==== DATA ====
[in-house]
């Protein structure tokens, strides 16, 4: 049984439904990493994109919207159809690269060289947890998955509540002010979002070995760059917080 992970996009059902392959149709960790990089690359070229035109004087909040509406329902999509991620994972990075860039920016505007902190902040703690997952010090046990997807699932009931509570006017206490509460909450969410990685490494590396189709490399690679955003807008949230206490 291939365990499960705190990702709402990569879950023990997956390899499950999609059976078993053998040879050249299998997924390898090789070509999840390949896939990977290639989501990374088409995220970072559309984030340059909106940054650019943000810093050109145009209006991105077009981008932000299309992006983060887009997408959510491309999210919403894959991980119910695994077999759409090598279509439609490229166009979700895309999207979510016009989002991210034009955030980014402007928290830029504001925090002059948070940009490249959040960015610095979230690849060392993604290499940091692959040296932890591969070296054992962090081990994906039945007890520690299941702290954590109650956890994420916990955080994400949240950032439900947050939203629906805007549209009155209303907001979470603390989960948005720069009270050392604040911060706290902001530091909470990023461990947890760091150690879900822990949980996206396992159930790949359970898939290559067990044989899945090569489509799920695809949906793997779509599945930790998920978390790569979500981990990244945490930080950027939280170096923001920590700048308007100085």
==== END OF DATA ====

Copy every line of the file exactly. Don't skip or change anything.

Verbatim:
[in-house]
């Protein structure tokens, strides 16, 4: 049984439904990493994109919207159809690269060289947890998955509540002010979002070995760059917080 992970996009059902392959149709960790990089690359070229035109004087909040509406329902999509991620994972990075860039920016505007902190902040703690997952010090046990997807699932009931509570006017206490509460909450969410990685490494590396189709490399690679955003807008949230206490 291939365990499960705190990702709402990569879950023990997956390899499950999609059976078993053998040879050249299998997924390898090789070509999840390949896939990977290639989501990374088409995220970072559309984030340059909106940054650019943000810093050109145009209006991105077009981008932000299309992006983060887009997408959510491309999210919403894959991980119910695994077999759409090598279509439609490229166009979700895309999207979510016009989002991210034009955030980014402007928290830029504001925090002059948070940009490249959040960015610095979230690849060392993604290499940091692959040296932890591969070296054992962090081990994906039945007890520690299941702290954590109650956890994420916990955080994400949240950032439900947050939203629906805007549209009155209303907001979470603390989960948005720069009270050392604040911060706290902001530091909470990023461990947890760091150690879900822990949980996206396992159930790949359970898939290559067990044989899945090569489509799920695809949906793997779509599945930790998920978390790569979500981990990244945490930080950027939280170096923001920590700048308007100085």